Argumentary

It should first be recalled that the very notion of plurilingualism includes that of linguistic and cultural diversity.

How do language and plurilingualism relate to development?

To ask the question is almost a provocation, insofar as one could say that if one does not understand that there can be a relationship between language and development, it is because one does not know what language is.

Axis 1 - Language

Unlike what linguists have taught for generations, before being a means of communication, language is an instrument of thought. Without entering into the sterile debate of whether thought exists independently of language, it has become evident that language and thought are so closely related that one does not exist without the other. According to Vygotski's very precise formula, thought is not expressed in the word, it is accomplished there.

Having said this, the result will be a whole chain of consequences that are considerable enough to lead to the conclusion that language is a fundamental dimension of the modern reformulation of development that is sustainable development.

It is therefore by travelling around a whole series of issues, not exhaustive, that we invite future speakers to bring out a dimension generally omitted from sustainable development which is its linguistic dimension.

Axis 2 - Education

It makes sense to start with learning the language and mother tongue.

The first stages of the child's socialization are carried out through bodily expression and through the mother tongue, but since the mother tongue can be quite distant from the language the child will learn later, especially at school, the articulation between the mother tongue, or the language spoken in the family, and the language of school is a sensitive point in the child's evolution, and this in a very wide variety of contexts. It is very important to make this variety appear, because the question raised here is not a new one, we know that it has crossed centuries and societies.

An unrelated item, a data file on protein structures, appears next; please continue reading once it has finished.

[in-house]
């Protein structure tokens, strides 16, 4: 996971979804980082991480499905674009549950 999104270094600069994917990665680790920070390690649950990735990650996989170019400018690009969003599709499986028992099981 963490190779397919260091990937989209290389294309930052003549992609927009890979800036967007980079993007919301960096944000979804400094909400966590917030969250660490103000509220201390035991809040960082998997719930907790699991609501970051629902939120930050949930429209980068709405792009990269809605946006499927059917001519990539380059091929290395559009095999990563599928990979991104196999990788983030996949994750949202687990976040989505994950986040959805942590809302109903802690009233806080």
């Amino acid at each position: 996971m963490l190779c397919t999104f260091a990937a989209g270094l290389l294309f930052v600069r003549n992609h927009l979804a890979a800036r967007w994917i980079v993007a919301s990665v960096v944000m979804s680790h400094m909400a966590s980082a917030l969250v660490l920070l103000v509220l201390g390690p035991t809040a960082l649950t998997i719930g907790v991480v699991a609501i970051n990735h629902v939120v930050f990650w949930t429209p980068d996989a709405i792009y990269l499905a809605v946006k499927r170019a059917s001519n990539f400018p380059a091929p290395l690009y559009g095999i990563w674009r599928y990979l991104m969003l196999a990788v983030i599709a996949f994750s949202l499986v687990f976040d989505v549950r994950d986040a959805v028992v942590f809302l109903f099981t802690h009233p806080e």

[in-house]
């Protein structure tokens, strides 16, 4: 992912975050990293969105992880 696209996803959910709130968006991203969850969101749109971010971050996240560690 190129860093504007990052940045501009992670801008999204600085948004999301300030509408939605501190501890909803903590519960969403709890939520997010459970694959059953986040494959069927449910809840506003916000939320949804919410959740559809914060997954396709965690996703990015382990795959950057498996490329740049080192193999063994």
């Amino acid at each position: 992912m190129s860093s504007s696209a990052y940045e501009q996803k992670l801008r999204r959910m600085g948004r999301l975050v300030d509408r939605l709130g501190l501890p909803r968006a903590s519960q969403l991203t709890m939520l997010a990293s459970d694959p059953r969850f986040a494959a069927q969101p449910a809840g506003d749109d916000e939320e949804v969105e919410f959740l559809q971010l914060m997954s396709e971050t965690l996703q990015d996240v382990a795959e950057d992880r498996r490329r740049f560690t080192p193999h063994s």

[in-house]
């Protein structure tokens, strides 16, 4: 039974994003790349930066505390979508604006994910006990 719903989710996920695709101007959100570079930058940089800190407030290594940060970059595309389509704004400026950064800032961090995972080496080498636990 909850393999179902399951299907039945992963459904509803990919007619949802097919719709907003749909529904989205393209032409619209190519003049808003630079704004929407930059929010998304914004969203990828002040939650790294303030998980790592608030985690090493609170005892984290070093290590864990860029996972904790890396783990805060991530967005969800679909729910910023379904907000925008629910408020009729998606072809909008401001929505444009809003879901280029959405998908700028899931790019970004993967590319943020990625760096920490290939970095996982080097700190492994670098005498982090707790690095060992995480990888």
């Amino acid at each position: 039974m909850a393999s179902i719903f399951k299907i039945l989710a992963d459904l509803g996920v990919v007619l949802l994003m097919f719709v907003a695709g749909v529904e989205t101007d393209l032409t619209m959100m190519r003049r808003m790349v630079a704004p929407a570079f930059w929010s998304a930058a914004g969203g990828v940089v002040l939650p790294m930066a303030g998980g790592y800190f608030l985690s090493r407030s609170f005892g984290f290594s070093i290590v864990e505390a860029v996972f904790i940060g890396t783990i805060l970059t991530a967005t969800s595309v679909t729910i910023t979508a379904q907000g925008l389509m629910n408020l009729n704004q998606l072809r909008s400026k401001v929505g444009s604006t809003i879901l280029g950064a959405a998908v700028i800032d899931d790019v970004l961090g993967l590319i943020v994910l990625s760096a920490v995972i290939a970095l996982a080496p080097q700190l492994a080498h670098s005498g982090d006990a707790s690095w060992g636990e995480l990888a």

The individual dimension is strong, but so is the social dimension. Indeed language will play an important role in social cohesion, but also in the capacity of society to evolve and in the speed of change that a society in motion is capable of assuming. Language is a determining factor in the understanding and circulation of ideas, images and information. Without the language, the exchange is not done or it is much slower. For example, fighting an epidemic without language is problematic. Without language, it would be inconceivable to fight and react against disasters.

Because when we say language, we mean understanding and everything that is carried by language. We're only reactive if we understand what's going on.

Axis 3 - Languages and linguistic diversity in the knowledge society

Culture without language does not exist, it is impossible.

We are obliged to recall this, because of the recent transformations that have shaken notions that were underground because they represented a state of the world that went without saying and that it was therefore not necessary to question.

These changes may have taken several centuries before we appeared, because of the communication society, as novelties. There must be contact between many languages if we are to ask ourselves the question of linguistic diversity and what a language really is. But reflection on language and language is almost absent from what is called general culture.

Writing is not new, but civilization has so far been able to function with largely illiterate masses. You could live without being able to read or write, as long as you were able to speak. Orality was omnipresent.

Today that is not possible.

Mechanization and tertiarization mean that all trades, even the most manual ones, are written down at one time or another.

It is therefore necessary to question the scope of these profound changes in societies at a time when, paradoxically, the quality of language is tending to decline, perhaps because of the unjustified belief that the image is replacing the text.

Axis 4 - Languages and globalisation: contacts between languages and discovery of diversity

But other large-scale phenomena accompany globalization.